The Alabama Supreme Court ordered probate judges in the state on Tuesday to stop issuing marriage licenses to same-sex couples.
The 7-1 ruling comes about three weeks after U.S. District Judge Callie Granade overturned the socially conservative state's ban on gay marriage in a decision that the U.S. Supreme Court declined to put on hold.
"As it has done for approximately two centuries, Alabama law allows for 'marriage' between only one man and one woman," Tuesday's state Supreme Court ruling said. "Alabama probate judges have a ministerial duty not to issue any marriage license contrary to this law.
"Nothing in the United States Constitution alters or overrides this duty."
In a dissent, Justice Greg Shaw said it was "unfortunate" that federal courts refused to delay gay marriage in the state until the U.S. Supreme Court could settle the issue nationally. But, Shaw said, the state Supreme Court doesn't have the power to consider the issue.
The U.S. Supreme Court agreed this year to take up the issue of whether states can ban gay marriage. Its expected ruling in June likely will provide clarity on the issue in Alabama, as well as the 13 states where gay marriage remains illegal.
The Alabama high court ruling on Tuesday granted an emergency petition by two Alabama groups opposed to gay marriage, the Alabama Policy Institute and the Baptist-run Alabama Citizens Action Program.
Abstaining from the ruling was Roy Moore, the court's conservative chief justice, who last month ordered the state's probate judges not to issue marriage licenses to same-sex couples, a directive initially followed by most local judges. His stance created widespread confusion, prompting some judges to refuse to issue the licenses and others to shut down their operations for all couples, gay and straight, until they could get a clear answer.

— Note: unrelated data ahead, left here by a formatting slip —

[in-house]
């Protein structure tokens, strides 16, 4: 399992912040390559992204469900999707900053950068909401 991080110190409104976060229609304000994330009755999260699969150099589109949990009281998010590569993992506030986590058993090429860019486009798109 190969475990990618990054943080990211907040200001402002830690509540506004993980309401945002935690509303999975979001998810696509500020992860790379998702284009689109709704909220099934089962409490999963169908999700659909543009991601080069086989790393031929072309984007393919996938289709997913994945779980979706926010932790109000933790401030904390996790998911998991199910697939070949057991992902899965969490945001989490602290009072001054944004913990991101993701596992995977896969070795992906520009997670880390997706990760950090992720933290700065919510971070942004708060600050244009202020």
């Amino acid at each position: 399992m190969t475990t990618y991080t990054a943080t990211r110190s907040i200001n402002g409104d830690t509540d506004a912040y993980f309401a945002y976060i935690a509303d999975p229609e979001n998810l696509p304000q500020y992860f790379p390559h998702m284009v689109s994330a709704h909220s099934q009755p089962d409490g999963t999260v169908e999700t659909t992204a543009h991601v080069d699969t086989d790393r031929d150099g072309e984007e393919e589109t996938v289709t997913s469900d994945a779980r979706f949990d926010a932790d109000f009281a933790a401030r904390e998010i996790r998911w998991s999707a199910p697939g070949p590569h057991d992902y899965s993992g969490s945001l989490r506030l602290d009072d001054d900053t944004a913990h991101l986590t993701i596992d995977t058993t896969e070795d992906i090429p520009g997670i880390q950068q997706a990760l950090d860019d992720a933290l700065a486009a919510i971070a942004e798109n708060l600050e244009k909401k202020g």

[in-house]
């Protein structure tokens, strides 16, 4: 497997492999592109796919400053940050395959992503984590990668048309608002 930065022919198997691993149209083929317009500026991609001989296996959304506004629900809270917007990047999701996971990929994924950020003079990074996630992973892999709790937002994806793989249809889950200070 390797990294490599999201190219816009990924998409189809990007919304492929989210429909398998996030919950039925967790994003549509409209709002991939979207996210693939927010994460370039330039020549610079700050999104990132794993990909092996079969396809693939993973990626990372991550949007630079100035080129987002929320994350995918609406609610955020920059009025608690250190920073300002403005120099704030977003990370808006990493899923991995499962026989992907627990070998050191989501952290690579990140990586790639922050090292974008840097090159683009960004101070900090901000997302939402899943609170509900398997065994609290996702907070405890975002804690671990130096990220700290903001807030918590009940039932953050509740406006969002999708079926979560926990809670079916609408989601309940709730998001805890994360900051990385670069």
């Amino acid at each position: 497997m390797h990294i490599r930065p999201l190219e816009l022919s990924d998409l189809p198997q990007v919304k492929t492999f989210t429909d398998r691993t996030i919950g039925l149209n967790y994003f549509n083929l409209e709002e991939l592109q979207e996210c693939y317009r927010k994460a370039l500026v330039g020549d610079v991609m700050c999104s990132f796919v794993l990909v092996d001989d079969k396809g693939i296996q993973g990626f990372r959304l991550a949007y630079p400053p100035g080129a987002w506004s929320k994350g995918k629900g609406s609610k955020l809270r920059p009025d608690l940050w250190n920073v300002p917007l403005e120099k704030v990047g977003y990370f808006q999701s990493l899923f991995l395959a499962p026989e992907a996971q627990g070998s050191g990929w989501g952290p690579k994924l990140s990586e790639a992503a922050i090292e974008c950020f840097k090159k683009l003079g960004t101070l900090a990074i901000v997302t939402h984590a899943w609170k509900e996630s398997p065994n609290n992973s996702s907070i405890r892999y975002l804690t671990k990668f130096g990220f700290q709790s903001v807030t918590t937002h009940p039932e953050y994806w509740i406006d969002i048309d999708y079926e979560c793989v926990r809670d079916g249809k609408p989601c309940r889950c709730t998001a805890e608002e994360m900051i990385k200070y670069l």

Gay rights advocates were critical of the Tuesday ruling.
"It is deeply unfortunate that even as nationwide marriage equality is on the horizon, the Alabama Supreme Court is determined to be on the wrong side of history," the National Center for Lesbian Rights said in a statement.
"The only question is not whether marriage equality will return to Alabama, but how quickly."
A spokeswoman for Alabama Governor Robert Bentley, a Republican opposed to gay marriage, did not immediately respond to messages seeking comment. A spokeswoman for Attorney General Luther Strange, also a Republican opposed to gay marriage, said his office had no comment.